The Rise of Superman: 17 Flow Triggers is an interesting review of essential ‘flow triggers’ as the author Steven Kotler calls them in his book The Rise of Superman: Decoding the Science of Ultimate Human Performance. Anyone comfortable with the Zen(1) point of view will recognize them right off. Steven rephrases them in a religiously neutral way. Such rephrasing of core truths ‘outside the religion box’ helps reconsider them anew.
As good as this sounds, leaving out ancestral connections has its downside. Right off the bat, I’d imagine the utility of pursuing total religious neutrality by ignoring ancient teachings on this subject is limiting.
There is more than meets the eye
Consider this modern ‘Superman’ phenomenon from a symptom’s point of view. What is causing this historically sudden increase in athletic performance cited as examples of ‘Flow’? I mean, we are the same animal we were tens of thousands of years ago. Yet, all of a sudden athletes are breaking record after record? Something feels lopsided about this, if not downright fishy — Superman indeed. It feels more like a rapid descent into becoming an even more specialized species of cultural ‘idiot savants’. (See Why Do Idiot Savants Run Things?)
The dawning of the electric age propelled exponential increases in science and technology, especially in the developed world. This led to a significant increase in human comfort and security, which effectively removed many more elements of Mother Nature’s “push back” on humanity — almost overnight.
Let’s be honest. Every living organism strives to maximize its survival advantage. That includes us, and we’ve certainly done just that over many millenniums. We are at the top of the food chain. This blind push on the part of each species to maximize its advantages relies on natural “push back” in the wild to maintain balance. Interestingly, humanity appears to be the only species that manages to sidestep much of nature’s uncomfortable yet vital counterbalancing influences.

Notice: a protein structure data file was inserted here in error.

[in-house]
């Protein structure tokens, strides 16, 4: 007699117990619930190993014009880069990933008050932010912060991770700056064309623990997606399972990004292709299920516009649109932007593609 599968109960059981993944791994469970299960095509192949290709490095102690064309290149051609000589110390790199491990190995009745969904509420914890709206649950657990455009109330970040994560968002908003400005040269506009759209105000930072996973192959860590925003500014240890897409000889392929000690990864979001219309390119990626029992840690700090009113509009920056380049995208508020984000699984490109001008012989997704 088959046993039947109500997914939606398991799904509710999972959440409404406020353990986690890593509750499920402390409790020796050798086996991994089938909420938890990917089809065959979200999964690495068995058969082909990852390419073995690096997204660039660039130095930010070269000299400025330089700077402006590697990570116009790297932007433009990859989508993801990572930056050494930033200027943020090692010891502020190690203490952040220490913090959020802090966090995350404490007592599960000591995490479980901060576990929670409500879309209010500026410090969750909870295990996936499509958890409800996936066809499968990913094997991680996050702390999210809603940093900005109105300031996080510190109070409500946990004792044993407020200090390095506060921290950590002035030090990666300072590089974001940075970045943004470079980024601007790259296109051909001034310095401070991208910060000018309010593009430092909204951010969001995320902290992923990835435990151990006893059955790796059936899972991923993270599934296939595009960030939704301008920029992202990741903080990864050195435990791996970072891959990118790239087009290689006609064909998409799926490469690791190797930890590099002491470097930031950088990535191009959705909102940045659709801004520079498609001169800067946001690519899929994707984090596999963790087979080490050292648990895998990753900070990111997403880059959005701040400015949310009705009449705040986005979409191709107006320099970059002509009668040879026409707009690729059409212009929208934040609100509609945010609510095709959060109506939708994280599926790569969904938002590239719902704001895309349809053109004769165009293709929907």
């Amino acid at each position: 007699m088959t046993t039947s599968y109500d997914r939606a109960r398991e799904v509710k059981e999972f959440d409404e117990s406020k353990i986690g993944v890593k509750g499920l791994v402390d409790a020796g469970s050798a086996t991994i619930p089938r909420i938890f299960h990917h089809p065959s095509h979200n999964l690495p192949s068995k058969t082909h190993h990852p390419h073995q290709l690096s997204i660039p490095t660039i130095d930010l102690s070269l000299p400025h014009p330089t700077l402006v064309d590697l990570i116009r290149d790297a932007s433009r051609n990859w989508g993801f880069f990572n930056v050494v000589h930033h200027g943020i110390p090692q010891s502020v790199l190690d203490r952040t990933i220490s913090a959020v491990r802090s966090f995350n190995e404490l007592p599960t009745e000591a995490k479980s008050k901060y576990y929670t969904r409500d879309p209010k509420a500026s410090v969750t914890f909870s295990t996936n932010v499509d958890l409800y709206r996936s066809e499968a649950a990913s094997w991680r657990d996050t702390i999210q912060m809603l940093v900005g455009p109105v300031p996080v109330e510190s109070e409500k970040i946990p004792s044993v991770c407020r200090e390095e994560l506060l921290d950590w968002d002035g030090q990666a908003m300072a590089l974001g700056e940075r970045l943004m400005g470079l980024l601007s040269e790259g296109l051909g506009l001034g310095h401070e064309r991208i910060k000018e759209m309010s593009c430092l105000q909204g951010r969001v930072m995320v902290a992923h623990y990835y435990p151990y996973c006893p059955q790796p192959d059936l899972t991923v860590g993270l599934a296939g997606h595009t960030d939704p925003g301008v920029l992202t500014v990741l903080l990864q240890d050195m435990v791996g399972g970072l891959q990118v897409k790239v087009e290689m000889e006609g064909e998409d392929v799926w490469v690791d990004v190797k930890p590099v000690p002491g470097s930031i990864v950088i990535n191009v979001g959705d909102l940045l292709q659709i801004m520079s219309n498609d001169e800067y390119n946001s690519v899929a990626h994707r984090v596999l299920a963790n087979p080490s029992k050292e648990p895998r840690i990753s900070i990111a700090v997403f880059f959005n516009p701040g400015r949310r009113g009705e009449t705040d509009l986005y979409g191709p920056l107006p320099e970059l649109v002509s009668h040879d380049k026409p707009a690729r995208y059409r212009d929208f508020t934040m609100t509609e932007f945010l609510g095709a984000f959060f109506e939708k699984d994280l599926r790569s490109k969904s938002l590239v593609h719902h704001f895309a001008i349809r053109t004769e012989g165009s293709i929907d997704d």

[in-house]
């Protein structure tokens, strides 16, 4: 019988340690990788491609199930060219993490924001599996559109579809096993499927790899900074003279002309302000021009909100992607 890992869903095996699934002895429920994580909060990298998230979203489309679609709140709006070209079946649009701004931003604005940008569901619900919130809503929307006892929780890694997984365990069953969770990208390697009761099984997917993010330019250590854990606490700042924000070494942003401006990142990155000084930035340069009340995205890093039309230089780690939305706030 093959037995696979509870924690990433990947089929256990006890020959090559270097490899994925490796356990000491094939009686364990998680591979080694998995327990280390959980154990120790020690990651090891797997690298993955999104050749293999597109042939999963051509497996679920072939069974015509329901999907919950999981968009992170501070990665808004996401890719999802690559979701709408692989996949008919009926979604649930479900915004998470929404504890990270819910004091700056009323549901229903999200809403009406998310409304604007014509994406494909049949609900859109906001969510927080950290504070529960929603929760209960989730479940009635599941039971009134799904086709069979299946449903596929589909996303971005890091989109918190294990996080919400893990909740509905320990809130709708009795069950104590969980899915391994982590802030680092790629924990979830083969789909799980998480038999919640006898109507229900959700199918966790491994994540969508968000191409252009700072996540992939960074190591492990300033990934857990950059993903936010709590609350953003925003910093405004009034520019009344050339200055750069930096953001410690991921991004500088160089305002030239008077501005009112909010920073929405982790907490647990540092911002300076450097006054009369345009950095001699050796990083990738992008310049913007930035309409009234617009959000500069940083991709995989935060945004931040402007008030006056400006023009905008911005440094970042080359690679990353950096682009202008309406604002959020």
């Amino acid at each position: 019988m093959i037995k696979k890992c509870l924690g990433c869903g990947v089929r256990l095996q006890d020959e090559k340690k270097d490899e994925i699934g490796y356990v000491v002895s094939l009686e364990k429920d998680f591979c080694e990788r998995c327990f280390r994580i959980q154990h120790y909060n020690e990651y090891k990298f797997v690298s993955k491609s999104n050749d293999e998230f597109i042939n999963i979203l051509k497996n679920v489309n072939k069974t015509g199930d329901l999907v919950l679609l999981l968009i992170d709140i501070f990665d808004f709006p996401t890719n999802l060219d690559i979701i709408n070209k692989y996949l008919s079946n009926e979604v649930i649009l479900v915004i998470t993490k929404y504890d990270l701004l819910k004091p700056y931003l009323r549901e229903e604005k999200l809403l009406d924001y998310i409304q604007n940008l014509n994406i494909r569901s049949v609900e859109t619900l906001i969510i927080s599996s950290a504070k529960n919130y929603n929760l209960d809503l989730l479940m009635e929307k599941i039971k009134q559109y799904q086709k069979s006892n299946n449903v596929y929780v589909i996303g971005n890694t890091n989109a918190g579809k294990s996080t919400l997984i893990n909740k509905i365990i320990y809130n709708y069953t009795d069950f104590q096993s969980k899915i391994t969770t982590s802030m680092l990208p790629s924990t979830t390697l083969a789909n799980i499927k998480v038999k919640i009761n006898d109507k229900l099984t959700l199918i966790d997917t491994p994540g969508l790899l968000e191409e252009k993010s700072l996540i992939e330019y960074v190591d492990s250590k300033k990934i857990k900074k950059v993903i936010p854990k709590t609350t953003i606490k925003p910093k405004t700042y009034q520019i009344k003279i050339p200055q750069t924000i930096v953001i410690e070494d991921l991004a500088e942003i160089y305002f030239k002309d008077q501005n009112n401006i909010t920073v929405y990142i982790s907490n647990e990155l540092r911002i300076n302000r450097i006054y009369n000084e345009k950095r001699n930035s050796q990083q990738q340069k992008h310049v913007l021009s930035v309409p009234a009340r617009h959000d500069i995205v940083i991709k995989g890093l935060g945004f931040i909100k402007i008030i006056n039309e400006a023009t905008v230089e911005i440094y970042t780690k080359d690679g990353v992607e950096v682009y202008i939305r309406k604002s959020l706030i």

Our greatest failing all along is that we ignore potential consequences. We not only ignore them, we vigorously put our head in the sand to avoid facing them. Admittedly, there is nothing new in saying that. What is new is the extent to which we’ve accelerated this rush forward. I expect we’ll be seeing a slew of unintended and unforeseen consequences heading our way. This tells me that pushing athletic limits is not the wondrous blessing it may seem, but rather a symptom of how quickly — exponentially even — we are managing to thwart nature’s “push back”.
When optimal is not optimal